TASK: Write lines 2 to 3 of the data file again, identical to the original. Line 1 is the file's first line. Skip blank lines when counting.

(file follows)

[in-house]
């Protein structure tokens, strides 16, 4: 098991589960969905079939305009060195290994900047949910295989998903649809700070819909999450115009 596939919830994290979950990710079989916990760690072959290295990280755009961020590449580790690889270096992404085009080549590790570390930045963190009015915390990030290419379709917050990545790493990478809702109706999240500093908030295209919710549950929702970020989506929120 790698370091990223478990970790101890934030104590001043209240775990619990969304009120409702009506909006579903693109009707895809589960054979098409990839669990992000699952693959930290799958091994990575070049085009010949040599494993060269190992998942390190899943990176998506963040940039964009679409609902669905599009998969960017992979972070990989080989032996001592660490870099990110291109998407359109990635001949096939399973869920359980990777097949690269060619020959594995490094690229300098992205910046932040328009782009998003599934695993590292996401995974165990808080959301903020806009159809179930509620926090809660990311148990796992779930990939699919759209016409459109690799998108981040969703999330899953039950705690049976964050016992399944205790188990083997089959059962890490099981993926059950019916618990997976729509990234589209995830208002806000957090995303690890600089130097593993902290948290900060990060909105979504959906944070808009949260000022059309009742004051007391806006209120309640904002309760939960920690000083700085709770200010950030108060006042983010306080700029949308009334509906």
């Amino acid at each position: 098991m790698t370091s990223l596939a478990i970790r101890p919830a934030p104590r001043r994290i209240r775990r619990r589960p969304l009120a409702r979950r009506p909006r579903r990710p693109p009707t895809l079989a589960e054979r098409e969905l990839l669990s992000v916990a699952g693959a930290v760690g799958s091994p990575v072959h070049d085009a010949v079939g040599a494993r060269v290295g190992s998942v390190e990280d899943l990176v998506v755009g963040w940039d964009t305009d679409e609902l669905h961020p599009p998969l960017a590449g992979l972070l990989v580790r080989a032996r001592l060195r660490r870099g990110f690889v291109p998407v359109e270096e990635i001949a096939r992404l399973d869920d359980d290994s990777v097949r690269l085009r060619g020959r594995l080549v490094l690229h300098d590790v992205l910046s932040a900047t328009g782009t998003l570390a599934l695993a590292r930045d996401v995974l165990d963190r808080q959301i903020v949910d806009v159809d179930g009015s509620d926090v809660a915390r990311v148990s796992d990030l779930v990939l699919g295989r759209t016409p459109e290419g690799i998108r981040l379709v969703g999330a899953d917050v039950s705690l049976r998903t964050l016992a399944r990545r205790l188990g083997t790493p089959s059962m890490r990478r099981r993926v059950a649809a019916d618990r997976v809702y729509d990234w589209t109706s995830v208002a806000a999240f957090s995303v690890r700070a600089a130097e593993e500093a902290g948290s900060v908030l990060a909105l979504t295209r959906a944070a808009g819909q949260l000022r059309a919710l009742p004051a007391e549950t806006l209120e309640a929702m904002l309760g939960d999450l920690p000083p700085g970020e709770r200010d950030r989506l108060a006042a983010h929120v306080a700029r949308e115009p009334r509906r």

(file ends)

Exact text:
């Protein structure tokens, strides 16, 4: 098991589960969905079939305009060195290994900047949910295989998903649809700070819909999450115009 596939919830994290979950990710079989916990760690072959290295990280755009961020590449580790690889270096992404085009080549590790570390930045963190009015915390990030290419379709917050990545790493990478809702109706999240500093908030295209919710549950929702970020989506929120 790698370091990223478990970790101890934030104590001043209240775990619990969304009120409702009506909006579903693109009707895809589960054979098409990839669990992000699952693959930290799958091994990575070049085009010949040599494993060269190992998942390190899943990176998506963040940039964009679409609902669905599009998969960017992979972070990989080989032996001592660490870099990110291109998407359109990635001949096939399973869920359980990777097949690269060619020959594995490094690229300098992205910046932040328009782009998003599934695993590292996401995974165990808080959301903020806009159809179930509620926090809660990311148990796992779930990939699919759209016409459109690799998108981040969703999330899953039950705690049976964050016992399944205790188990083997089959059962890490099981993926059950019916618990997976729509990234589209995830208002806000957090995303690890600089130097593993902290948290900060990060909105979504959906944070808009949260000022059309009742004051007391806006209120309640904002309760939960920690000083700085709770200010950030108060006042983010306080700029949308009334509906």
């Amino acid at each position: 098991m790698t370091s990223l596939a478990i970790r101890p919830a934030p104590r001043r994290i209240r775990r619990r589960p969304l009120a409702r979950r009506p909006r579903r990710p693109p009707t895809l079989a589960e054979r098409e969905l990839l669990s992000v916990a699952g693959a930290v760690g799958s091994p990575v072959h070049d085009a010949v079939g040599a494993r060269v290295g190992s998942v390190e990280d899943l990176v998506v755009g963040w940039d964009t305009d679409e609902l669905h961020p599009p998969l960017a590449g992979l972070l990989v580790r080989a032996r001592l060195r660490r870099g990110f690889v291109p998407v359109e270096e990635i001949a096939r992404l399973d869920d359980d290994s990777v097949r690269l085009r060619g020959r594995l080549v490094l690229h300098d590790v992205l910046s932040a900047t328009g782009t998003l570390a599934l695993a590292r930045d996401v995974l165990d963190r808080q959301i903020v949910d806009v159809d179930g009015s509620d926090v809660a915390r990311v148990s796992d990030l779930v990939l699919g295989r759209t016409p459109e290419g690799i998108r981040l379709v969703g999330a899953d917050v039950s705690l049976r998903t964050l016992a399944r990545r205790l188990g083997t790493p089959s059962m890490r990478r099981r993926v059950a649809a019916d618990r997976v809702y729509d990234w589209t109706s995830v208002a806000a999240f957090s995303v690890r700070a600089a130097e593993e500093a902290g948290s900060v908030l990060a909105l979504t295209r959906a944070a808009g819909q949260l000022r059309a919710l009742p004051a007391e549950t806006l209120e309640a929702m904002l309760g939960d999450l920690p000083p700085g970020e709770r200010d950030r989506l108060a006042a983010h929120v306080a700029r949308e115009p009334r509906r």